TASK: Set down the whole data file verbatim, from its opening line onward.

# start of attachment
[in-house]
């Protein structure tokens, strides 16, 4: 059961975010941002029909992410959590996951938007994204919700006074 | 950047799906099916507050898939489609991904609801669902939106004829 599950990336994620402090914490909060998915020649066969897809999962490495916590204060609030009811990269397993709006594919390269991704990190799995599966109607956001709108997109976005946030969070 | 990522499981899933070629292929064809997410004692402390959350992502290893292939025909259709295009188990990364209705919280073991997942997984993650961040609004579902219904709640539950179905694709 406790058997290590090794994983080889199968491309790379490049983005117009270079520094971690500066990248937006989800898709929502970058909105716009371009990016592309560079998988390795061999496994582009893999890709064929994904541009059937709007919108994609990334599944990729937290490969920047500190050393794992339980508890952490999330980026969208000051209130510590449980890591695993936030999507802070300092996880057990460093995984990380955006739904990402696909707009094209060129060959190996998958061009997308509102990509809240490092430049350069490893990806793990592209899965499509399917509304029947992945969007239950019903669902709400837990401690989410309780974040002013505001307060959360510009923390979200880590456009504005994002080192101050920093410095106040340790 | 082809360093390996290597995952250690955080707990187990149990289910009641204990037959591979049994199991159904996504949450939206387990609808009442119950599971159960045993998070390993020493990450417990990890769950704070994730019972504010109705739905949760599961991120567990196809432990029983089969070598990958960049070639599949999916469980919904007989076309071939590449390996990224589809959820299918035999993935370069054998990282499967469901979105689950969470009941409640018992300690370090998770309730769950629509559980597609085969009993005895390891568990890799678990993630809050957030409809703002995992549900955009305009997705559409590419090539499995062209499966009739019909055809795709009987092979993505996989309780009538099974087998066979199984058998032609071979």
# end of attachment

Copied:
[in-house]
């Protein structure tokens, strides 16, 4: 059961975010941002029909992410959590996951938007994204919700006074 | 950047799906099916507050898939489609991904609801669902939106004829 599950990336994620402090914490909060998915020649066969897809999962490495916590204060609030009811990269397993709006594919390269991704990190799995599966109607956001709108997109976005946030969070 | 990522499981899933070629292929064809997410004692402390959350992502290893292939025909259709295009188990990364209705919280073991997942997984993650961040609004579902219904709640539950179905694709 406790058997290590090794994983080889199968491309790379490049983005117009270079520094971690500066990248937006989800898709929502970058909105716009371009990016592309560079998988390795061999496994582009893999890709064929994904541009059937709007919108994609990334599944990729937290490969920047500190050393794992339980508890952490999330980026969208000051209130510590449980890591695993936030999507802070300092996880057990460093995984990380955006739904990402696909707009094209060129060959190996998958061009997308509102990509809240490092430049350069490893990806793990592209899965499509399917509304029947992945969007239950019903669902709400837990401690989410309780974040002013505001307060959360510009923390979200880590456009504005994002080192101050920093410095106040340790 | 082809360093390996290597995952250690955080707990187990149990289910009641204990037959591979049994199991159904996504949450939206387990609808009442119950599971159960045993998070390993020493990450417990990890769950704070994730019972504010109705739905949760599961991120567990196809432990029983089969070598990958960049070639599949999916469980919904007989076309071939590449390996990224589809959820299918035999993935370069054998990282499967469901979105689950969470009941409640018992300690370090998770309730769950629509559980597609085969009993005895390891568990890799678990993630809050957030409809703002995992549900955009305009997705559409590419090539499995062209499966009739019909055809795709009987092979993505996989309780009538099974087998066979199984058998032609071979």